Admittedly, this is a few degrees away from the current health care debate, but this is a great example of where the free market fails in delivering health care. I highly doubt that the various private insurers have made sure to have back-up supplies of Cerezyme lest their two or three patients who have Gaucher's disease drop dead before Genzyme gets back up and running -- why would it be in their financial interest to waste money on storing back-ups for a variety of drugs? Or, to put another way, please note that, for the next few months, in the absence of a public health care option, Cerezyme will now be rationed by a private pharmaceutical company to private insurers...

Friday, June 12, 2009

All your amplification needs

In a nicely-timed post, Damn Good Technician just happened to recommend a polymerase for amplification from genomic DNA, KOD polymerase from EMD. I had never heard of this polymerase, but I have recently become quite familiar with the fact that Phusion polymerase (Pfu fused to a dsDNA binding protein) from NEB/Finnzyme really sucks for amplification from gDNA. I know it is the enzyme itself that sucks because (after several rounds of troubleshooting that, naturally, assumed other things were the problem) I compared Phusion to regular old Taq -- Taq did them all, Phusion did none (oddly, Phusion worked on one when the template was a BAC, so I guess there is something about the complexity of the gDNA, or at least the relatively rarity of primer/template complexes that Phusion can't handle).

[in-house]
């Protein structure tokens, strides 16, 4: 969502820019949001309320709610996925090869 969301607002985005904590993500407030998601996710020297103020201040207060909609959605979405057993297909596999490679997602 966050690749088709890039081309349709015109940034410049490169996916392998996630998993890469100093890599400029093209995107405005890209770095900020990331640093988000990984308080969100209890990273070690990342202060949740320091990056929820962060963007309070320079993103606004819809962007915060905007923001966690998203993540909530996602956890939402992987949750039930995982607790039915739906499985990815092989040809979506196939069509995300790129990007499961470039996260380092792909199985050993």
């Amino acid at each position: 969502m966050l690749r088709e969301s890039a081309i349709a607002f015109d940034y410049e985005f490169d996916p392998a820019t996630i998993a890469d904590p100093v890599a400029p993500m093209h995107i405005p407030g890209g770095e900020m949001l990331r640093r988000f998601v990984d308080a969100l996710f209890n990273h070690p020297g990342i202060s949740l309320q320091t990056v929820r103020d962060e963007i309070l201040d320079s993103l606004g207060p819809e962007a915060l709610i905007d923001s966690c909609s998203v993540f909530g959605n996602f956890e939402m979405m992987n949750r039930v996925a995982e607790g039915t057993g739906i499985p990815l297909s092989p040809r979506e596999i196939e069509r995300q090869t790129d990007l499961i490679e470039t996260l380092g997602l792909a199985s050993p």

Since it is a Friday and I am impatient, I'm not going to wait for my KOD to arrive sometime next week, so I'm going to try a few rounds of Taq amplfication and use that as substrate for the Phusion, hoping that once Taq 'gets it started' Phusion can take over from there.

Thursday, June 11, 2009

Health Care: probably solved by the end of this post

Judge Smails continues:
I think we actually agree on most of what is being discussed here. I would quibble with your comments, but I'd rather talk about this:

But health care is not a business, it is a basic human right -- it is promoting the general welfare -- and it is the government's job to take care of everyone in this regard.